FARGO — North Dakota State University has not properly tracked the trademark revenues it receives through an outside firm that manages royalty income from the school's logo, according to a state audit released Monday, June 29.
The North Dakota Auditor’s Office found NDSU “did not collect the contractually obligated amount of royalties” from a firm called Learfield IMG College for at least two of four quarters reviewed in the biennium ending July 30, 2019, according to the audit. The university also doesn’t have a written policy on distributing royalty revenues and earned income from licensed merchandise, the audit said.
"The university should ensure revenues received from trademarks are being used responsibly and effectively,” State Auditor Josh Gallion said in a statement. “That means monitoring revenues and having a proper policy in place.”
NDSU pulled in $1.3 million in royalty revenue in the last biennium.
Learfield offers a number of branding services to universities and colleges around the U.S., including licensing services under the name CLC. Before signing a contract with the company in 2001, NDSU managed its licensing through its athletics department, the audit said.
Learfield, which is supposed to provide a royalties check to NDSU at the end of every quarter, also earns a percentage of the total royalties. “As more merchandise is sold, the percentage that Learfield keeps gets incrementally smaller,” the audit said.
Learfield was only supposed to make up to 27% from royalties produced in the Summit League, but the audit found the firm took in 30% of NDSU's royalties.
The university previously kept a spreadsheet on checks received, but the school switched to recording total royalties received halfway through the last biennium, the audit said.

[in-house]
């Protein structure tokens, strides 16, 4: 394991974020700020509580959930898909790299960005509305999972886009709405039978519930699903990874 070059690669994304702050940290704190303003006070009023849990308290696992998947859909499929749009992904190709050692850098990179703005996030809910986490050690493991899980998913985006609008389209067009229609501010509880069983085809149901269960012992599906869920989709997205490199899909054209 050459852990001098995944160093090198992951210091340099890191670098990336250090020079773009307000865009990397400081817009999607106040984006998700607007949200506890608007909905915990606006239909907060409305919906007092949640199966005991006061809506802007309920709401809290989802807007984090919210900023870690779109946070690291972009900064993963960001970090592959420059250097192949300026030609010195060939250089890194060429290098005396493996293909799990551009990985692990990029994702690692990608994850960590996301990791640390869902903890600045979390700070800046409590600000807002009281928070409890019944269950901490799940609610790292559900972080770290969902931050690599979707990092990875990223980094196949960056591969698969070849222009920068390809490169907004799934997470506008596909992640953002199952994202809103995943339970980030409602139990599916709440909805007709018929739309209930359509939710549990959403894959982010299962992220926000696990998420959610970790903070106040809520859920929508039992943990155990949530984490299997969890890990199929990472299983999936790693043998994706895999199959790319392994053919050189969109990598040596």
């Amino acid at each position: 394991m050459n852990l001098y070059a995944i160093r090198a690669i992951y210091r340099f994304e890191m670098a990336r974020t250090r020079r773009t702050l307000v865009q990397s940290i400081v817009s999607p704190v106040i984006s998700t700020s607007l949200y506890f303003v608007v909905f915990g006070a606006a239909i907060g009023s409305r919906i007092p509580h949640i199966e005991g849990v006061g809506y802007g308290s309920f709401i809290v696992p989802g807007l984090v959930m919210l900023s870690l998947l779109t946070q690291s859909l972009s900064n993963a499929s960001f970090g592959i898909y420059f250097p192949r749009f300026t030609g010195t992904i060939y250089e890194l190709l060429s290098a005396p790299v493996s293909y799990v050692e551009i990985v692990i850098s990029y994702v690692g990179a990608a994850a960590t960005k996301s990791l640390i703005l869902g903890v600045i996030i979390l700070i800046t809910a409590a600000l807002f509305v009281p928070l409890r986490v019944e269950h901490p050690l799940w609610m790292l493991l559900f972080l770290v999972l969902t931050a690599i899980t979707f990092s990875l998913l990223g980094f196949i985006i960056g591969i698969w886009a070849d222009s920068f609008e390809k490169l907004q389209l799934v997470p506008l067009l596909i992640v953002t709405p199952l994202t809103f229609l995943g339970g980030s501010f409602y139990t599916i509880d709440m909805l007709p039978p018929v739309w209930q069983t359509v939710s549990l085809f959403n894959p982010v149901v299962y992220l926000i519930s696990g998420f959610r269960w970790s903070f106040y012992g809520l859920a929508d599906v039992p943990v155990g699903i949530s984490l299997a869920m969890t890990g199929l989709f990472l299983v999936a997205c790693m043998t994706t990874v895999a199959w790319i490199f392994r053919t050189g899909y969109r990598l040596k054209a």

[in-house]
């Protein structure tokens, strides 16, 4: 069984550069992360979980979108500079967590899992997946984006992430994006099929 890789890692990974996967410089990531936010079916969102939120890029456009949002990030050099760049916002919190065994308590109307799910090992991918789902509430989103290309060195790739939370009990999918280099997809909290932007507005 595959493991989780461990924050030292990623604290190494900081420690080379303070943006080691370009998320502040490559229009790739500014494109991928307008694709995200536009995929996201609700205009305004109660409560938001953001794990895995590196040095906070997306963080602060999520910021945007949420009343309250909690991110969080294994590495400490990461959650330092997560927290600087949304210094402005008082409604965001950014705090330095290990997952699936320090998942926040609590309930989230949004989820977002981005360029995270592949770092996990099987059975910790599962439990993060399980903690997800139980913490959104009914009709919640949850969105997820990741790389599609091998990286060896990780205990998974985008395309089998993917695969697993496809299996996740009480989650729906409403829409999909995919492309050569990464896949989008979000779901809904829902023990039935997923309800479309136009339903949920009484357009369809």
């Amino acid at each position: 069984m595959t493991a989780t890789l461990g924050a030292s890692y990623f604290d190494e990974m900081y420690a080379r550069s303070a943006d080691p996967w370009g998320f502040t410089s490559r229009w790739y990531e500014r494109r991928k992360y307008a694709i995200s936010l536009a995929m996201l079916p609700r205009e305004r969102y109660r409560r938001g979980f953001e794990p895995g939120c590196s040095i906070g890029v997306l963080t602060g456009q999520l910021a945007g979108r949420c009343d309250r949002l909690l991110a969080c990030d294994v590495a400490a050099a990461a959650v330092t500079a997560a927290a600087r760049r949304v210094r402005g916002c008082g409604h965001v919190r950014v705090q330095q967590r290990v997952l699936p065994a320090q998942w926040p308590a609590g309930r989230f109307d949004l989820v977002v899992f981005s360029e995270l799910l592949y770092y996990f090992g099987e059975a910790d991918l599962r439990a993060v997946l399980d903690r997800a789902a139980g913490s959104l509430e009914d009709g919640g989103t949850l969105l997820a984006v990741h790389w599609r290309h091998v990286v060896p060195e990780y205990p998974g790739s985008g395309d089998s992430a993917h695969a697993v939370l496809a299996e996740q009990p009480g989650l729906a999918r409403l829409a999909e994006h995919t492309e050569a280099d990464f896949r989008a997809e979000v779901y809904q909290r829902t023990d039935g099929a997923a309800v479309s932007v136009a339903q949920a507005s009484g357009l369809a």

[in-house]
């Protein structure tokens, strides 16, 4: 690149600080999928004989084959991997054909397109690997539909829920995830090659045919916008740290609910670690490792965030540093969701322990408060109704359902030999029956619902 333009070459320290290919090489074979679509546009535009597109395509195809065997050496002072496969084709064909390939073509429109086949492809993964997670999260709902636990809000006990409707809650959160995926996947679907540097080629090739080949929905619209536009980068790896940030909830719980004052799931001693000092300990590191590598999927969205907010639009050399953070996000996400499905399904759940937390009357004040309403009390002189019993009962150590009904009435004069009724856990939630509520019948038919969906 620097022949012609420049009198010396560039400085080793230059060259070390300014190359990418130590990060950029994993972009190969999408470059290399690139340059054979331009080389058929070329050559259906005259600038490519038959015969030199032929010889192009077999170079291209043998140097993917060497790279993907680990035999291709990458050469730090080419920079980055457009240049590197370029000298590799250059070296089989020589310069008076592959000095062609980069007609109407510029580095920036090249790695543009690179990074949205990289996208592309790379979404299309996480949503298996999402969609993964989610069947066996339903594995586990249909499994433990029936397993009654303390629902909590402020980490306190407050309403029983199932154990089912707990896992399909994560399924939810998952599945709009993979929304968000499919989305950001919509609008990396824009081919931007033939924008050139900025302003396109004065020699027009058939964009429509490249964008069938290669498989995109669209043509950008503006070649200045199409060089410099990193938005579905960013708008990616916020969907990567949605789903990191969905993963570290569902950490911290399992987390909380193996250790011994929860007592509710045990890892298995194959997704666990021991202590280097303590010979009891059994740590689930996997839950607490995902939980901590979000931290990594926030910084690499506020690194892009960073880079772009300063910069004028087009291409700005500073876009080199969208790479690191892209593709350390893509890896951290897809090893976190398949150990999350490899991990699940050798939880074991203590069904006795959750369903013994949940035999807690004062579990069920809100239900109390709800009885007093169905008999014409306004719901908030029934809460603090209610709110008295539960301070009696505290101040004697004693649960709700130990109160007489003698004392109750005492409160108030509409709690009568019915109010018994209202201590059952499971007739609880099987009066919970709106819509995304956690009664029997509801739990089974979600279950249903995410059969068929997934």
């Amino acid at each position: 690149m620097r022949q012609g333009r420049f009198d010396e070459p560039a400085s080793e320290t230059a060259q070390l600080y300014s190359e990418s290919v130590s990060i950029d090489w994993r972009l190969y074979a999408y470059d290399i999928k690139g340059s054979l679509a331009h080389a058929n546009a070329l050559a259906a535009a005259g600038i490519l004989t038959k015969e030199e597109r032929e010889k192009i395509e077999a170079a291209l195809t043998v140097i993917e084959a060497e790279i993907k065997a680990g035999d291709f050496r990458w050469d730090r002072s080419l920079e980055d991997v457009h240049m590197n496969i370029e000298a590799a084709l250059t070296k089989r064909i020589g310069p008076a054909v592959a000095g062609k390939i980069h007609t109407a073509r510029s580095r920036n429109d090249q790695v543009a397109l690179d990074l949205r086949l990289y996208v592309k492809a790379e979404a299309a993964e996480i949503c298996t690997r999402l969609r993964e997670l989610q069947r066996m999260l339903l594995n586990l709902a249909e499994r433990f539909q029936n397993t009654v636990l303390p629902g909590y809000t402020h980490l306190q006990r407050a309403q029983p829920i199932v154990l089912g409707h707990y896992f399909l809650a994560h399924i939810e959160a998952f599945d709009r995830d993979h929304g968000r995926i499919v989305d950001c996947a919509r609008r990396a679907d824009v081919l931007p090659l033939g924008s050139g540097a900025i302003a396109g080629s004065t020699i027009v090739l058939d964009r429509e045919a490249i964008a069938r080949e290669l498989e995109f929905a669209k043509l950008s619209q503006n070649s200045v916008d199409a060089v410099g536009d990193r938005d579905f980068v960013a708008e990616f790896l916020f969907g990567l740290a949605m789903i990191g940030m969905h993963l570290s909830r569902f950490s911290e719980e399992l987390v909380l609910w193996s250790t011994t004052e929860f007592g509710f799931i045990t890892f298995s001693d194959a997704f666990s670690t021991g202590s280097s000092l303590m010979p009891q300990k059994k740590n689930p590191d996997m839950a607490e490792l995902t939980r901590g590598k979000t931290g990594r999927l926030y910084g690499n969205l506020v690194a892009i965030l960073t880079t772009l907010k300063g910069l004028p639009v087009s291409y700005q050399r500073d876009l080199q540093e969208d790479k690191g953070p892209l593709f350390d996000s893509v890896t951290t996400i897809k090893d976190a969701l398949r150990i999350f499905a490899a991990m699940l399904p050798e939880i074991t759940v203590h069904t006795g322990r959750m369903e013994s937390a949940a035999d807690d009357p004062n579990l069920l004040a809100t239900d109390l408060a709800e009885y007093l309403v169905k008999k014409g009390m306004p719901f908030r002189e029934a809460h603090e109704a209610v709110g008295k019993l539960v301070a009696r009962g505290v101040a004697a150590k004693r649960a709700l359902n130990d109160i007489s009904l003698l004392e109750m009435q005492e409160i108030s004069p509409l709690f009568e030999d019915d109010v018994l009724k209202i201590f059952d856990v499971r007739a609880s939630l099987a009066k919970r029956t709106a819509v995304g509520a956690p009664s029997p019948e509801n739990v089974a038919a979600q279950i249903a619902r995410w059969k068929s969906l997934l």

“This number included both North Dakota State University’s and Learfield’s revenues combined,” the audit said. “This makes comparing one quarter financials to the next quarter financials nearly impossible, as they are two completely different sets of data.”
Learfield made an extra $206 that it wasn't supposed to for the two quarters, which is inconsequential, Deputy State Auditor Brianna Ludwig said in an email.
“For the other two quarters, we were unable to obtain the entire quarterly report from NDSU, so we were unable to make a determination if the amounts collected were proper and in accordance with the contract," she said.
NDSU said it has reviewed the recommendations of the audit, adding it will "implement improvements where appropriate."
Learfield, which did not return a phone message seeking comment Monday, also manages licensing for the University of North Dakota in Grand Forks, Dickinson State University, University of Mary in Bismarck, Minot State University, the North Dakota State College of Science and Williston State College.
North Dakota has to perform audits on financial transactions by law. It chose the licensing program due to the national popularity of the NDSU logo.
It also looked at faculty contracts since there was a “potential risk for error” with the large number of professors. The audit found NDSU did not ensure all faculty received proper evaluations, had complete and valid contracts, and had all required information included in their official personnel file, as required by state law.
“In several instances, there was no documentation of student input being taken into consideration when an annual evaluation was conducted,” the audit said.
NDSU said it would follow recommendations to fix these issues.
Audits also were released Monday for Williston and Lake Region state colleges, which found the two schools did not properly bid out several projects to receive competitive prices. A Valley State University audit also found it did not provide documentation showing a competitive bidding process for two out of 11 transactions tested.